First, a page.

fin-footed marine mammal of the eared seal family (Otariidae). Like the other member of this family, the fur seal, the sea lion is distinguished from the true seal by its external ears, long, flexible neck, supple forelimbs, and hind flippers that can be turned forward for walking on land. It differs from the fur seal in having a thin coat of short, coarse hair rather than soft, thick fur. Sea lions swim by rowing movements of the forelimbs, with the hindlimbs stretched out behind the body as a rudder. They feed primarily on fish and squid and are known to dive as deep as 600 ft (180 m) for food. They are found in the oceans of the Southern Hemisphere and in the N Pacific Ocean. When not breeding they inhabit waters close to shore, sometimes coming ashore to rest on rocky beaches and islands. Occasionally they ascend rivers. Their seasonal movements vary from one population to another and are not entirely known; they do not, however, undertake migrations comparable in length to those of the fur seal. During the breeding season they gather in colonies on the shore; the males establish territories and assemble harems, usually numbering 10 to 15 females. Females are considerably smaller than males, usually weighing about half as much. The small, dark brown California sea lion, Zalophus californianus, the so-called performing seal of circuses, is playful even in its natural environment. It is found on the Pacific coast of North America from Washington to S Mexico, on the Galapagos Islands, and in the Sea of Japan. Males may reach a length of 8 ft (2.4 m) and weigh up to 500 lb (225 kg). The northern, or Stellar's, sea lion, Eumetopias jubatus, is one of the largest of the pinnipeds, exceeded in size only by the elephant seal and the walrus. Males may grow up to 13 ft (4.9 m) long and weigh as much as 1,800 lb (820 kg); their fur is tawny brown. This species is found around the Bering Sea, on the Aleutian Islands, and down the Asian coast to N Japan and the American coast to S California. The South American sea lion, Otaria byronia, is found on the Pacific coast and S Atlantic coast of South America, and the Falkland Islands. The Australian sea lion, Neophoca cinerea, is found off S Australia; Hooker's sea lion, Phocarctos hookeri, lives on subantarctic islands of New Zealand. Sea lions have been hunted for blubber and hide and have also been killed in large numbers because fishermen blamed them for robbing their nets. There is now very little hunting of sea lions and the northern sea lion is under government protection. Sea lions are classified in the phylum Chordata, subphylum Vertebrata, class Mammalia, order Carnivora, suborder Pinnipedia, family Otariidae.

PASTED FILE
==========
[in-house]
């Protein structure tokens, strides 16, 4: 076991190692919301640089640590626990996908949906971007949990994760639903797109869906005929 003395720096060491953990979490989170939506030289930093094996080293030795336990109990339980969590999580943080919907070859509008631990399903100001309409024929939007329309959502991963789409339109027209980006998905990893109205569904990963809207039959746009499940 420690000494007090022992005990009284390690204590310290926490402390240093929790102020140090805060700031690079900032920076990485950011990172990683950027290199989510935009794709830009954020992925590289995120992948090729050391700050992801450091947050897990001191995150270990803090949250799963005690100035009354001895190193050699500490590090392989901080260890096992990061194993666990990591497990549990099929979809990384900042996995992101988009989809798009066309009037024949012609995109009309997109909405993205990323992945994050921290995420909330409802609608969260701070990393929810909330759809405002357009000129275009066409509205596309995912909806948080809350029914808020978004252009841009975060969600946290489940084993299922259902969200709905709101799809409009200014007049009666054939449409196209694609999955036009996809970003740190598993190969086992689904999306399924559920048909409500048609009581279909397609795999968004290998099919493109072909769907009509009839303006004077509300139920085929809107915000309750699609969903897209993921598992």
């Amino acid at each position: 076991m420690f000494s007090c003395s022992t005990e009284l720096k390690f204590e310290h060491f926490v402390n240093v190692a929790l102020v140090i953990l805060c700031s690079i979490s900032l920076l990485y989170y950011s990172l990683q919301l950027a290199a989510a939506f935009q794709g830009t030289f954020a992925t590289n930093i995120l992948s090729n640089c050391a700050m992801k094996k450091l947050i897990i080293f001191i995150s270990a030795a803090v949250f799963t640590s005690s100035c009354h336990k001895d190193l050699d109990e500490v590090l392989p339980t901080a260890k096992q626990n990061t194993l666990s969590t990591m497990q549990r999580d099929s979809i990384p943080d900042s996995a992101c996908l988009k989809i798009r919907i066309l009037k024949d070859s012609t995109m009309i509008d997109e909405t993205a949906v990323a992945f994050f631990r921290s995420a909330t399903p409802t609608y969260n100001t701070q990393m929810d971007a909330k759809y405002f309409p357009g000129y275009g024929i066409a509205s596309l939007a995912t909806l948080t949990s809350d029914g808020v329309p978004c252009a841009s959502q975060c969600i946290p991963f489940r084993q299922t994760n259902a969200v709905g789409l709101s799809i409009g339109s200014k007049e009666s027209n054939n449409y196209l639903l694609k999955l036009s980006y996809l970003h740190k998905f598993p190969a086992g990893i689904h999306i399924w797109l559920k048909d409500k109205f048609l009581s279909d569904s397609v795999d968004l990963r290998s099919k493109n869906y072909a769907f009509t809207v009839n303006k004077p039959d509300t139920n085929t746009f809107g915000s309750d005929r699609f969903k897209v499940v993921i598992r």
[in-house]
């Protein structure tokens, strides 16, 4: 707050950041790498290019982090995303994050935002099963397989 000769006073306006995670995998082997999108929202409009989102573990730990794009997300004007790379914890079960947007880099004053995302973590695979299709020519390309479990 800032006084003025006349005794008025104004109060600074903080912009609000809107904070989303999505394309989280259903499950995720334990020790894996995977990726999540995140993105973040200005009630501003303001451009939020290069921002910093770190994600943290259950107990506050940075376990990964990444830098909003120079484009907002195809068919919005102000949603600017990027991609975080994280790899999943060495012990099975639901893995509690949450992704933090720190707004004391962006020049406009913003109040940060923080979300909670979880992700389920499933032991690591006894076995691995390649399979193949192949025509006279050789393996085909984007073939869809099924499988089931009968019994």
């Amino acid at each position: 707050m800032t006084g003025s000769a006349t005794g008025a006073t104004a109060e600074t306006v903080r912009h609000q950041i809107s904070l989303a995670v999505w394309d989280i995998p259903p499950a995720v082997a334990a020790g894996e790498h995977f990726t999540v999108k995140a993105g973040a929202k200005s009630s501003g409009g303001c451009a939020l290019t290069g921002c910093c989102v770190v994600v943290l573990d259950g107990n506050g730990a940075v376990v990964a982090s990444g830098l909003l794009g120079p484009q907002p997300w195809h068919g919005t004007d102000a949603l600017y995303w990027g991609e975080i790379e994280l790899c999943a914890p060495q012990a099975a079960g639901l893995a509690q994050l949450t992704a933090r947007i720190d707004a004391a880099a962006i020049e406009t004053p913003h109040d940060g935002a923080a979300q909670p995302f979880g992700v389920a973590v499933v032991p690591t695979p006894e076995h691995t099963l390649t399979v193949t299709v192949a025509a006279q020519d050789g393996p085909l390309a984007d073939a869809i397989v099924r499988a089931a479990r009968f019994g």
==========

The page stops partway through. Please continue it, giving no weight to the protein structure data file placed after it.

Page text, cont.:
Summary Article: sea lion
from The Columbia Encyclopedia